Tonight I cooked up some cinnamon toast for dinner. I pulled out the bread knife and slice a piece off the loaf. It wasn't that difficult
Even growing up in the enlightened and tech-friendly seventies, we often sliced our own bread. Weekends with Italian food found my mother slicing up a loaf of Italian bread so we could sop up all our sauce and cheese. I doubt that was the most challenging part of the meal.
And yet, the invention of "Sliced Bread" is the benchmark by which all other technical achievements are now judged.
When Otto Rohwedder invented the bread slicing machine in 1928, I'm sure he was meeting the needs of the day. But did he really think that this would be the apex of American science and engineering?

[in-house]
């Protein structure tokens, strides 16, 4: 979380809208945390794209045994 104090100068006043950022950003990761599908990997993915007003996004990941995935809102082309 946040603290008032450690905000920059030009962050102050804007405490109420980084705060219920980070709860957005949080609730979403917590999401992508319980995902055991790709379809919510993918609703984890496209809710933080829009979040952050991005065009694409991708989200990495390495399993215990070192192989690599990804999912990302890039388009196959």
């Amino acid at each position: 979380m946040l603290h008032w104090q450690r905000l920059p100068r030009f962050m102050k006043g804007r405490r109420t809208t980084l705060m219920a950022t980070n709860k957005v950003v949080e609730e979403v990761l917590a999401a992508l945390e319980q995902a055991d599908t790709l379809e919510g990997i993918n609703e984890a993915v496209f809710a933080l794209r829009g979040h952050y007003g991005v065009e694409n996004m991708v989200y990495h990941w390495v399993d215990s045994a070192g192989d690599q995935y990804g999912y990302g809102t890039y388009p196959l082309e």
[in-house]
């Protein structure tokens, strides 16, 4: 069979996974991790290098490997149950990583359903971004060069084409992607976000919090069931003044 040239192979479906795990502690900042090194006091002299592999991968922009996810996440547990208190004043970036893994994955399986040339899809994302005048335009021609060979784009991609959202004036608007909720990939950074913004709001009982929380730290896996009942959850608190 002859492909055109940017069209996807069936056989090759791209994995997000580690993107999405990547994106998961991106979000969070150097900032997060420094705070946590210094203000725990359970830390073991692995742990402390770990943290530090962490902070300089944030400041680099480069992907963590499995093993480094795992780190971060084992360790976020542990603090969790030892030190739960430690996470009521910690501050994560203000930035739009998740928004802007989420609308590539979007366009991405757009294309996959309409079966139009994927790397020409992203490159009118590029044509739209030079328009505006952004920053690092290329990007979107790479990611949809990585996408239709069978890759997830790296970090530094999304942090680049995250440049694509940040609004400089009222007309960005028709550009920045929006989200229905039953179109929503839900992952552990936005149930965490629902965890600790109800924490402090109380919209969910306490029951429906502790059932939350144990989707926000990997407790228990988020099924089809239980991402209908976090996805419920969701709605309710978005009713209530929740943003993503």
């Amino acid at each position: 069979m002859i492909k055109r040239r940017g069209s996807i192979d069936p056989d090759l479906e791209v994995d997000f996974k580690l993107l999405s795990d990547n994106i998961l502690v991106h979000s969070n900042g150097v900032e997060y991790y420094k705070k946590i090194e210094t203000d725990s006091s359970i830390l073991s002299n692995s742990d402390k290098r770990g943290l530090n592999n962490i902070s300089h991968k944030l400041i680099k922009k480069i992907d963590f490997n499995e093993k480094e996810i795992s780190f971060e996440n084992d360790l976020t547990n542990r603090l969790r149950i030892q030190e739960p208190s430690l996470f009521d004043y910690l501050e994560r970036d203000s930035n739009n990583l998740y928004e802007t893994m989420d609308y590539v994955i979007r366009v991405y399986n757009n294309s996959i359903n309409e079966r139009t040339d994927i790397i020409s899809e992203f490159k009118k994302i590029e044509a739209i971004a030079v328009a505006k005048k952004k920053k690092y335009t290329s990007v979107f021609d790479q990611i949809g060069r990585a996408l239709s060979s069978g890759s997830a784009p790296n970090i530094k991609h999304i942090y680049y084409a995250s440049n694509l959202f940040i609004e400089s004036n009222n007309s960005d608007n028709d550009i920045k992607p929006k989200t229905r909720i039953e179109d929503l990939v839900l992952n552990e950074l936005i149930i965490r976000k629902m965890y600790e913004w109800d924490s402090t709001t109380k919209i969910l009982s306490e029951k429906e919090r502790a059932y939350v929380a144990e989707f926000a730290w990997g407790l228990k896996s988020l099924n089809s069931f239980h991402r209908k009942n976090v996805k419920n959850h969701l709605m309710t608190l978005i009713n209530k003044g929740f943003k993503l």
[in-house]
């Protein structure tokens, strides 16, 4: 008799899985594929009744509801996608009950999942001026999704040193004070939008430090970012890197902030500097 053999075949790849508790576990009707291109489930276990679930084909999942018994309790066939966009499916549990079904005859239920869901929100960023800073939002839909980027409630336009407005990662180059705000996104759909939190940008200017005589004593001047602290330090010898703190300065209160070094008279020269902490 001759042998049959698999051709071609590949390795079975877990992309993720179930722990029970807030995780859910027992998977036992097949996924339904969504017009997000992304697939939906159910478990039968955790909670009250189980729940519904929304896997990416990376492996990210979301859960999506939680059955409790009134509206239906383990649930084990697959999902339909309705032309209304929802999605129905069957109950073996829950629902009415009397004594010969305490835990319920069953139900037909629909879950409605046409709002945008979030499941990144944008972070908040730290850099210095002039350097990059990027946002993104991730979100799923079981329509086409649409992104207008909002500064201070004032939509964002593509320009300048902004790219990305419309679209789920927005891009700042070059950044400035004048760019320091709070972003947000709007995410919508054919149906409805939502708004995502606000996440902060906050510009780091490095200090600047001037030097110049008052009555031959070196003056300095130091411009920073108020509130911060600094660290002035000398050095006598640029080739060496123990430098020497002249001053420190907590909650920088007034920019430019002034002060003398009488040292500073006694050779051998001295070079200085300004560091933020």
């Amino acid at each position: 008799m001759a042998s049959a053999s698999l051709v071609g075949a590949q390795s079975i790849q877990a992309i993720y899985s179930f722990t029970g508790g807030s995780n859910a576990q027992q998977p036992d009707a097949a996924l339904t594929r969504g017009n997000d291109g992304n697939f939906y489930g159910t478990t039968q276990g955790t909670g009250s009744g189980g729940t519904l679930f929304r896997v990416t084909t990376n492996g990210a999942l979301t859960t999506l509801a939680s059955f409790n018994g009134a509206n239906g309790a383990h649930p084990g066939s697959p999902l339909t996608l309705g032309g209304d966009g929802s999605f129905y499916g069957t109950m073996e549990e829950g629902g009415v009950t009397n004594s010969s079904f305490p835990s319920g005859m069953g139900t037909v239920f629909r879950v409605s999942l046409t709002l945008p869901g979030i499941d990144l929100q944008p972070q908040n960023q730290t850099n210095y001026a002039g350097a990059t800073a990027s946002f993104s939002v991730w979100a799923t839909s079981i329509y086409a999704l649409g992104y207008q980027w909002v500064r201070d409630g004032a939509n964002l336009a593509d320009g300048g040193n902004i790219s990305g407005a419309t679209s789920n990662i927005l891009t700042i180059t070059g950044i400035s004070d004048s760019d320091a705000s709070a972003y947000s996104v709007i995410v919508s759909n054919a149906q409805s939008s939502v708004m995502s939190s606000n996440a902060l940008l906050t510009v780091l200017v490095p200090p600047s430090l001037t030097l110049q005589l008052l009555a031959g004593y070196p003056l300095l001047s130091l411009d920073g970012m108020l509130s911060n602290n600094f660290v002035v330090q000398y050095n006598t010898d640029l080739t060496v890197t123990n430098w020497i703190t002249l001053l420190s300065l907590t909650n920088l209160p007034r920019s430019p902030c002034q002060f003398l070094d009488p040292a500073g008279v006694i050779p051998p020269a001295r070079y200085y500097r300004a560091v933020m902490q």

Incredible new inventions are said to be "the greatest things since sliced bread" implying that all inventions before the new one fall to their knees beneath the aura of the bread slicing machine.
We have space shuttles that go to the stars and come back (usually), computers that let us communicate with millions of people around that world, medical machines that can actually replace human organs, and none of that compares to sliced bread.
To say the internet is the greatest things since sliced bread means that even if sliced bread is no longer the top of the invention heap, it is still better than supersonic air travel, live TV from around the globe, the polio vaccine, and even plastic.
People say that US society began its decline with the Bush administration, or the Lewinsky scandal, or the insider trading scandals of the 80s, or the "Me Decade" of the 70s, or the hippie movement of the 60s, or the McCarthy witch hunts of the 50s. They're wrong.
They country began its slow decline when we decided we were too damn lazy to slice our own bread.